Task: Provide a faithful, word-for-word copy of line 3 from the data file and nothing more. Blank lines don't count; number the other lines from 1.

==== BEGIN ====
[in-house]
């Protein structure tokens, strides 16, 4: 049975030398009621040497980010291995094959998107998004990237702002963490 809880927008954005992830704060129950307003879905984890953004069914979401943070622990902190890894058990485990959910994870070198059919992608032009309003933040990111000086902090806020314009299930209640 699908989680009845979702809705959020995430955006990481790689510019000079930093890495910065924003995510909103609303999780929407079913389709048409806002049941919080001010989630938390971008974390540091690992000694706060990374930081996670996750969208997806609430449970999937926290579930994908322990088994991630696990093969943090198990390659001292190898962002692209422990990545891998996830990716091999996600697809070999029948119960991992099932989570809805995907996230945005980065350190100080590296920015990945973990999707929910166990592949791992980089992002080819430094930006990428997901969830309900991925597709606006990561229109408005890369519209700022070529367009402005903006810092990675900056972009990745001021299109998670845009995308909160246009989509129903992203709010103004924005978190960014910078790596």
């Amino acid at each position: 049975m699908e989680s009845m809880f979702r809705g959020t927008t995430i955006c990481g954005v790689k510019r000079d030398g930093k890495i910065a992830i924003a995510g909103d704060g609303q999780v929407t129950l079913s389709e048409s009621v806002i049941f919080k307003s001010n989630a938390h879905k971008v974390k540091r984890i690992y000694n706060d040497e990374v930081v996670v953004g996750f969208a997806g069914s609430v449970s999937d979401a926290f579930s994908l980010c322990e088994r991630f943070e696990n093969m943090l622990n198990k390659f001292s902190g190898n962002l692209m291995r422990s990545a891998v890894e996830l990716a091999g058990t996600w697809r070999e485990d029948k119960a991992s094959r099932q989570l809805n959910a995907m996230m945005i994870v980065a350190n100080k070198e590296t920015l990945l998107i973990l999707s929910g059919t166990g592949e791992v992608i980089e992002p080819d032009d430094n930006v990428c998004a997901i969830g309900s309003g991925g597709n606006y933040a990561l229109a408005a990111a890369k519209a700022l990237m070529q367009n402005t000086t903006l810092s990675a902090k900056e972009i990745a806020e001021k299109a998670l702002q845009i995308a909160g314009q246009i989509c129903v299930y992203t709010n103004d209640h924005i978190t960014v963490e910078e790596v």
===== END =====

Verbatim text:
């Amino acid at each position: 049975m699908e989680s009845m809880f979702r809705g959020t927008t995430i955006c990481g954005v790689k510019r000079d030398g930093k890495i910065a992830i924003a995510g909103d704060g609303q999780v929407t129950l079913s389709e048409s009621v806002i049941f919080k307003s001010n989630a938390h879905k971008v974390k540091r984890i690992y000694n706060d040497e990374v930081v996670v953004g996750f969208a997806g069914s609430v449970s999937d979401a926290f579930s994908l980010c322990e088994r991630f943070e696990n093969m943090l622990n198990k390659f001292s902190g190898n962002l692209m291995r422990s990545a891998v890894e996830l990716a091999g058990t996600w697809r070999e485990d029948k119960a991992s094959r099932q989570l809805n959910a995907m996230m945005i994870v980065a350190n100080k070198e590296t920015l990945l998107i973990l999707s929910g059919t166990g592949e791992v992608i980089e992002p080819d032009d430094n930006v990428c998004a997901i969830g309900s309003g991925g597709n606006y933040a990561l229109a408005a990111a890369k519209a700022l990237m070529q367009n402005t000086t903006l810092s990675a902090k900056e972009i990745a806020e001021k299109a998670l702002q845009i995308a909160g314009q246009i989509c129903v299930y992203t709010n103004d209640h924005i978190t960014v963490e910078e790596v």